Friday, March 16, 2012
In Defense of Wendy Davis
As a 2008 SD 10 delegate, I believe we have been justified in the election of Wendy Davis to represent State Senate District 10.
A Relationship with the Community Base
Wendy Davis is one of us, grew up on hard times, and clawed her way to high achievement. Her story is our story, in the 2008 election over the incumbent Kim Brimer.
Eddie Griffin had long dubbed Brimer one of those “good ole boys” in the state senate, surrounded by a conservative group of buddies known as the 21-Club, an legislative obstructionist group, contrary to the interest in urban districts.
When she made it to the state senate, Wendy Davis found herself in the midst of some pretty hostile good ole boys, who bullied more than legislated. They derided Wendy as “showboat” (an allusion to Little Shirley Temple) and “little girl”.
And yet, Wendy Davis stood her ground, and filibustered her way into a legacy as the champion of state education.
She step up at the 11th hour, our last hope of education funding increases, and she filibustered the legislature into special session, which angered GOP presidential hopeful Gov. Rick Perry.
They characterized Wendy’s filibuster as a “last stand”, after having her district was carved away through GOP redistricting. (Read “Wendy Davis’ Last Hurrah?”)
Davis, the Fort Worth Democrat, put on a memorable filibuster late Sunday night. She not only talked to death a key school finance and revenue bill, but in the process blew up the final night of the 82nd legislative session. Thanks to Davis, the Legislature likely will reconvene for a special session in the very near future to debate and pass a school finance plan...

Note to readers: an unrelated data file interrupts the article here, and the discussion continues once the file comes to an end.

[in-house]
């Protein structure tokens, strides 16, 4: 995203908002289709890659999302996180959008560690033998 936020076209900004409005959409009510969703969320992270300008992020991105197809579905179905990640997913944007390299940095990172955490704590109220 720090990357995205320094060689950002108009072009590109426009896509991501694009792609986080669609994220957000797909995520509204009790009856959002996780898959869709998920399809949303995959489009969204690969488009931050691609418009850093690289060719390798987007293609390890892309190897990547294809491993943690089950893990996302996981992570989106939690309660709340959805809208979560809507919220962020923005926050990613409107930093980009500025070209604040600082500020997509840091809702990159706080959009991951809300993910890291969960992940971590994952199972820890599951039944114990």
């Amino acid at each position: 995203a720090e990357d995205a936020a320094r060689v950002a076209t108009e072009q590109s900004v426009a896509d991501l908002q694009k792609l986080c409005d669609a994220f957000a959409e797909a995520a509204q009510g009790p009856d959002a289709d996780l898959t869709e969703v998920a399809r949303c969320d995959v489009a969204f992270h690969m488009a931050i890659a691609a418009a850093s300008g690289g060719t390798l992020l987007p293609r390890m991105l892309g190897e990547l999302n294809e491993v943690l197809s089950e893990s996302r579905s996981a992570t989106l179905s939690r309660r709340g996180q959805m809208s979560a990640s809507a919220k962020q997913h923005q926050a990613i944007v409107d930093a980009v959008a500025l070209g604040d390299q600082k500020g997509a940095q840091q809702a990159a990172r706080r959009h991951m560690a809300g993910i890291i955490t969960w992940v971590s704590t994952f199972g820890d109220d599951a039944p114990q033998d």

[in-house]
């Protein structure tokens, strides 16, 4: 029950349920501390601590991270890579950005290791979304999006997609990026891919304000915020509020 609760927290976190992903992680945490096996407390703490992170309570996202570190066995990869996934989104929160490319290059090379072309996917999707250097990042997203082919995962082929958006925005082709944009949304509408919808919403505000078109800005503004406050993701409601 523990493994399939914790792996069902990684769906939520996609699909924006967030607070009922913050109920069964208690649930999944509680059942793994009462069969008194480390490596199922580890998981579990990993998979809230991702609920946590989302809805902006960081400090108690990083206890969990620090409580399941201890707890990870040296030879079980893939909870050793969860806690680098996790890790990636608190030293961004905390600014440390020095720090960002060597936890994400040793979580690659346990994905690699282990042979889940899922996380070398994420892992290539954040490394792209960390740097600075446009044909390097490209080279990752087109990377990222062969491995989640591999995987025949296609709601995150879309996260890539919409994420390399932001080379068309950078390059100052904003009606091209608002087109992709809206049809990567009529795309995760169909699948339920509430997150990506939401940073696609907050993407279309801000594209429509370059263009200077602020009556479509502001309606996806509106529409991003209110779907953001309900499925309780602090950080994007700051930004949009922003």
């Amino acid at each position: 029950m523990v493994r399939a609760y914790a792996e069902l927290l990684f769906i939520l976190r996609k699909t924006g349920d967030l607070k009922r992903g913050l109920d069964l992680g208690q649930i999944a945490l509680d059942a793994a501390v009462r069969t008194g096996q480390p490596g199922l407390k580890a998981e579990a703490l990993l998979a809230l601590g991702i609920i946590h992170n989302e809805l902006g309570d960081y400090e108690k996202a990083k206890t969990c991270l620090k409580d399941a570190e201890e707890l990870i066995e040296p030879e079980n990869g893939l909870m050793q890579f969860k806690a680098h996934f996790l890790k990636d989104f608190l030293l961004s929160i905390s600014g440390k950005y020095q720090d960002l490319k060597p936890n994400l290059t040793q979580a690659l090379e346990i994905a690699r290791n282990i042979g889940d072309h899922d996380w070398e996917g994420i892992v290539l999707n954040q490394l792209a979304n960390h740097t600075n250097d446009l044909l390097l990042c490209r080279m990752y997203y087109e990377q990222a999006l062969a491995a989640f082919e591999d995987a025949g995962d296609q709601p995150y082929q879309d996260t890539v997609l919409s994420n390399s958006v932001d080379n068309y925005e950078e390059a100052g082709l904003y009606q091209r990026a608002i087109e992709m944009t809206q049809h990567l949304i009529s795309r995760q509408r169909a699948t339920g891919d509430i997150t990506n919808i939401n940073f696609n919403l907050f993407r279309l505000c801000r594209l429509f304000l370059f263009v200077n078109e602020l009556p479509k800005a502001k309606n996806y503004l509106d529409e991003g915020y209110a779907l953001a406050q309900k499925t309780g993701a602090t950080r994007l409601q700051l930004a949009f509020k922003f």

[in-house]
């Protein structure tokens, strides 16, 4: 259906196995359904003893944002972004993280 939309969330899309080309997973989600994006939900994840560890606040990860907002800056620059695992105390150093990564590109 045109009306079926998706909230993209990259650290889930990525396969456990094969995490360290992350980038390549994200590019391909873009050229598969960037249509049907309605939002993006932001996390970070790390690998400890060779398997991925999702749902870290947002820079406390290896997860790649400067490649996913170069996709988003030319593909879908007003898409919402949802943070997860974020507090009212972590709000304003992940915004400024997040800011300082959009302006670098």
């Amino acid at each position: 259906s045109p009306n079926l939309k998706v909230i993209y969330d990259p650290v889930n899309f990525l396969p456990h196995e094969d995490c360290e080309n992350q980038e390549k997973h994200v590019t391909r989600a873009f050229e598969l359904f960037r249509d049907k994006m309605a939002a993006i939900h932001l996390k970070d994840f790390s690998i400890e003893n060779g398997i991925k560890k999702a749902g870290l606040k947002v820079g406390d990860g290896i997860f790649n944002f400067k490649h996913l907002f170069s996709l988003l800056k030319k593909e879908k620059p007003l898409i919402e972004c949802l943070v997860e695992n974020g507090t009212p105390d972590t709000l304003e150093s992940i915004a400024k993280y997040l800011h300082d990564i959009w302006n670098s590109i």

It was a night few Capitol watchers will forget, a night when the best-laid plans of the governor and the legislative leadership were obliterated by a first-term Democrat who may not return next session
Standing under the dome lights with a glow on her face like an angel, Wendy Davis spoke. She was “the last chance” before the clock struck midnight on education funding.
When she rose to speak, Lt. Gov. David Dewhurst said “I think I know why, but Sen. Davis, for what purpose do you rise.”
Wendy Davis answered the bell and delivered. The 82nd Texas Legislature went into special session. Education did get a little more funding, but the school financing system was structurally broken. But odds were that Wendy Davis would not get a second term to fix the problem.
According to “Wendy Davis’ Last Hurrah?” by Dave Mann
The conventional political wisdom is that Davis can’t win reelection. When Republicans redrew the Senate district lines this session, they did Davis no favors. The new map will likely be the subject of a court battle. But if the proposed lines are upheld, Davis will find herself in a Republican district.
When the Western District Court looked at the redistricting complaints of Wendy Davis and the minority communities, it reached an immediate decision that the GOP bounds violated the Voting Rights Act, insofar as minorities were selectively and systematically carved out of Davis' SD 10.
The appeal, Perry v. Davis, went to the Supreme Court:
The Supreme Court on Friday unanimously overturned orders issued by a federal court in Texas that drew its own new maps for legislative districts, and ordered it to reconsider.
In an 11-page unsigned opinion, the Court said that the three-judge District Court in San Antonio may not have used the “appropriate standards,” which the Court spelled out in some detail. Justice Clarence Thomas, in a separate opinion, repeated his view that a key federal voting rights act implicated in the Texas case is unconstitutional. The decision is here.
Because of Justice Thomas’s view about Section 5 of the Voting Rights Act of 1965, he would have ordered the San Antonio court to let Texas use its own maps without change for the 2012 elections. However, the other Justices did not accept that approach, instead ordering the court in Texas to start with the state’s plan but also to make some rulings about whether any parts of it are likely to be nullified in court.
Then the case went back to district court, where the Attorney General ceded back to Wendy Davis all of her minority communities.